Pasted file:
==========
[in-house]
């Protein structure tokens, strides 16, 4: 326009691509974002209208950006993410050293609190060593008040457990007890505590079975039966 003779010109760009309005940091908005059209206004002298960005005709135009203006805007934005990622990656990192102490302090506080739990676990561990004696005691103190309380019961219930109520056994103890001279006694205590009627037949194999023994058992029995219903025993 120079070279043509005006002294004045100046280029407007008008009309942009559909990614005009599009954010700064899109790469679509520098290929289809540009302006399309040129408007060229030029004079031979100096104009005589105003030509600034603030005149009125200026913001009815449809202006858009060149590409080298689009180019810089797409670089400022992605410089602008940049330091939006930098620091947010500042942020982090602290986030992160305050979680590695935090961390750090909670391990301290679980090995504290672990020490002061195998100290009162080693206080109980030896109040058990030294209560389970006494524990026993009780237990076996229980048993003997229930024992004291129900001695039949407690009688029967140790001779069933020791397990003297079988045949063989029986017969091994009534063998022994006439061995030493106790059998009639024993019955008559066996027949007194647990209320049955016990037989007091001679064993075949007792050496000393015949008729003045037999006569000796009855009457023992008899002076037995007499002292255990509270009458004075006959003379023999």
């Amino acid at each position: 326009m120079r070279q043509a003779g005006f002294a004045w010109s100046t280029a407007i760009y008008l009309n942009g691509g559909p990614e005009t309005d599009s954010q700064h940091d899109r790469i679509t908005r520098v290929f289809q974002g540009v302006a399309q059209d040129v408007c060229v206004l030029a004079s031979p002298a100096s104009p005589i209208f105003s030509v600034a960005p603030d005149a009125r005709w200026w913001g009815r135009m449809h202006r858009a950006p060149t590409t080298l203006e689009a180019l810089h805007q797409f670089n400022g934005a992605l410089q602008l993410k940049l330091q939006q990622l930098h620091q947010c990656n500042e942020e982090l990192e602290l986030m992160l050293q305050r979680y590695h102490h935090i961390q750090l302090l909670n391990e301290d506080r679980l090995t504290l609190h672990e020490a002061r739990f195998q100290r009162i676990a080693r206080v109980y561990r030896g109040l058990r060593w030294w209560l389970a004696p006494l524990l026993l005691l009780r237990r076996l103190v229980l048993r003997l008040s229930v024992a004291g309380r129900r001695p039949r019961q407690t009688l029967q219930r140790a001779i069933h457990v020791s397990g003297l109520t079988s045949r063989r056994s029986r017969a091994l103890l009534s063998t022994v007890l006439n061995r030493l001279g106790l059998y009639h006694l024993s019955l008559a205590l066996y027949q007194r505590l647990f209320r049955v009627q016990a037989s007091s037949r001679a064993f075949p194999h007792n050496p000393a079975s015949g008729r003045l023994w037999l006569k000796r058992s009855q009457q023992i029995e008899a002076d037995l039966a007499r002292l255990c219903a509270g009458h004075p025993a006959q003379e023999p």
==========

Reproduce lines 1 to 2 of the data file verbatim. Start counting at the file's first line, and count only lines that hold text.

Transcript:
[in-house]
């Protein structure tokens, strides 16, 4: 326009691509974002209208950006993410050293609190060593008040457990007890505590079975039966 003779010109760009309005940091908005059209206004002298960005005709135009203006805007934005990622990656990192102490302090506080739990676990561990004696005691103190309380019961219930109520056994103890001279006694205590009627037949194999023994058992029995219903025993 120079070279043509005006002294004045100046280029407007008008009309942009559909990614005009599009954010700064899109790469679509520098290929289809540009302006399309040129408007060229030029004079031979100096104009005589105003030509600034603030005149009125200026913001009815449809202006858009060149590409080298689009180019810089797409670089400022992605410089602008940049330091939006930098620091947010500042942020982090602290986030992160305050979680590695935090961390750090909670391990301290679980090995504290672990020490002061195998100290009162080693206080109980030896109040058990030294209560389970006494524990026993009780237990076996229980048993003997229930024992004291129900001695039949407690009688029967140790001779069933020791397990003297079988045949063989029986017969091994009534063998022994006439061995030493106790059998009639024993019955008559066996027949007194647990209320049955016990037989007091001679064993075949007792050496000393015949008729003045037999006569000796009855009457023992008899002076037995007499002292255990509270009458004075006959003379023999």